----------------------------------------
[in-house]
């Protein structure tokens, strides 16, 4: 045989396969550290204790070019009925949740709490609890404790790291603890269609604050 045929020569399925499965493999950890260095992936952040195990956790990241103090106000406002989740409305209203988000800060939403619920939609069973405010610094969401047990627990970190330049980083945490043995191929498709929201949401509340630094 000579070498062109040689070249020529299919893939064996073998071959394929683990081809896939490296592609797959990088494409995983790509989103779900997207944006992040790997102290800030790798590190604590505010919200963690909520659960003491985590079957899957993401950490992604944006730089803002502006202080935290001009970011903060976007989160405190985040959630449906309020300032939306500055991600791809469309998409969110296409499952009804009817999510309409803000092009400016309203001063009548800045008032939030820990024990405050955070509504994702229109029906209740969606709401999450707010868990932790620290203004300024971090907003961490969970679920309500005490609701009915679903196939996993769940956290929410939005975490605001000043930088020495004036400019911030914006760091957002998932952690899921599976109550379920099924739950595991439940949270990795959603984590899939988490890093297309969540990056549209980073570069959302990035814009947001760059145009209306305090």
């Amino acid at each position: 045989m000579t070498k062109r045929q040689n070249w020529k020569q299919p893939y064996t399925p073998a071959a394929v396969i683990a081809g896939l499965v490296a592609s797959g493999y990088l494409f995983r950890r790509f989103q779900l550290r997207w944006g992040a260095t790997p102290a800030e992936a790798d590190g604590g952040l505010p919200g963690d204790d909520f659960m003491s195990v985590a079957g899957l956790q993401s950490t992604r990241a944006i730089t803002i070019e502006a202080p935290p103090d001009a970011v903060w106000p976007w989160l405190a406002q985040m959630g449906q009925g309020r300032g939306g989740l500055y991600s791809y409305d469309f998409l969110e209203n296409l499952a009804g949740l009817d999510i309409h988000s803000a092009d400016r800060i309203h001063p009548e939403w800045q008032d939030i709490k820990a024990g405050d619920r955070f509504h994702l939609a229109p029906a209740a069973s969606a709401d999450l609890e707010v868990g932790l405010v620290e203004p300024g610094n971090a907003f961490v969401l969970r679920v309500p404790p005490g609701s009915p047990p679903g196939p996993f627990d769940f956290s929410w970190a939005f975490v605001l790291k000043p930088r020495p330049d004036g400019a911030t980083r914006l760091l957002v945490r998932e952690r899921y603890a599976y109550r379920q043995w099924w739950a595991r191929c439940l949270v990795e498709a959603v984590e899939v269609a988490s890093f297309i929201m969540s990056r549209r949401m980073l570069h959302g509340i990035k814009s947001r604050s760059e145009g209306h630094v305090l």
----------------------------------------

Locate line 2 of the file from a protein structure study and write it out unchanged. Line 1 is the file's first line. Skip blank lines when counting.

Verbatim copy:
């Protein structure tokens, strides 16, 4: 045989396969550290204790070019009925949740709490609890404790790291603890269609604050 045929020569399925499965493999950890260095992936952040195990956790990241103090106000406002989740409305209203988000800060939403619920939609069973405010610094969401047990627990970190330049980083945490043995191929498709929201949401509340630094 000579070498062109040689070249020529299919893939064996073998071959394929683990081809896939490296592609797959990088494409995983790509989103779900997207944006992040790997102290800030790798590190604590505010919200963690909520659960003491985590079957899957993401950490992604944006730089803002502006202080935290001009970011903060976007989160405190985040959630449906309020300032939306500055991600791809469309998409969110296409499952009804009817999510309409803000092009400016309203001063009548800045008032939030820990024990405050955070509504994702229109029906209740969606709401999450707010868990932790620290203004300024971090907003961490969970679920309500005490609701009915679903196939996993769940956290929410939005975490605001000043930088020495004036400019911030914006760091957002998932952690899921599976109550379920099924739950595991439940949270990795959603984590899939988490890093297309969540990056549209980073570069959302990035814009947001760059145009209306305090």